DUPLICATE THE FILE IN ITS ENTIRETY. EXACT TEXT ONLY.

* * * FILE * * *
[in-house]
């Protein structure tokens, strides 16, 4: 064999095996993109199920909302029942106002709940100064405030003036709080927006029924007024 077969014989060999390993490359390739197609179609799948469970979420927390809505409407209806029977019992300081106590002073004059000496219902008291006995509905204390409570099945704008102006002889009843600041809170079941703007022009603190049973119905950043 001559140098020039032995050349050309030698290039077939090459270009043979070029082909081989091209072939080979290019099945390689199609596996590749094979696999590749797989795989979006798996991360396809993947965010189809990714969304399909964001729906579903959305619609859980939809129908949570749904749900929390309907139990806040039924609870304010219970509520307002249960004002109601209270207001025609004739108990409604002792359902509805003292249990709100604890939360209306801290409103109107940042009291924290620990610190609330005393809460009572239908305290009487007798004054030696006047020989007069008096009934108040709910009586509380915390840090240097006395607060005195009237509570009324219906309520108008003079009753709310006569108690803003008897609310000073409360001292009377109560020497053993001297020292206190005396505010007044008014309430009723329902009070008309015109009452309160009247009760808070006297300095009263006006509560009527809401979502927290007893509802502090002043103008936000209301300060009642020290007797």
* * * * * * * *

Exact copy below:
[in-house]
């Protein structure tokens, strides 16, 4: 064999095996993109199920909302029942106002709940100064405030003036709080927006029924007024 077969014989060999390993490359390739197609179609799948469970979420927390809505409407209806029977019992300081106590002073004059000496219902008291006995509905204390409570099945704008102006002889009843600041809170079941703007022009603190049973119905950043 001559140098020039032995050349050309030698290039077939090459270009043979070029082909081989091209072939080979290019099945390689199609596996590749094979696999590749797989795989979006798996991360396809993947965010189809990714969304399909964001729906579903959305619609859980939809129908949570749904749900929390309907139990806040039924609870304010219970509520307002249960004002109601209270207001025609004739108990409604002792359902509805003292249990709100604890939360209306801290409103109107940042009291924290620990610190609330005393809460009572239908305290009487007798004054030696006047020989007069008096009934108040709910009586509380915390840090240097006395607060005195009237509570009324219906309520108008003079009753709310006569108690803003008897609310000073409360001292009377109560020497053993001297020292206190005396505010007044008014309430009723329902009070008309015109009452309160009247009760808070006297300095009263006006509560009527809401979502927290007893509802502090002043103008936000209301300060009642020290007797």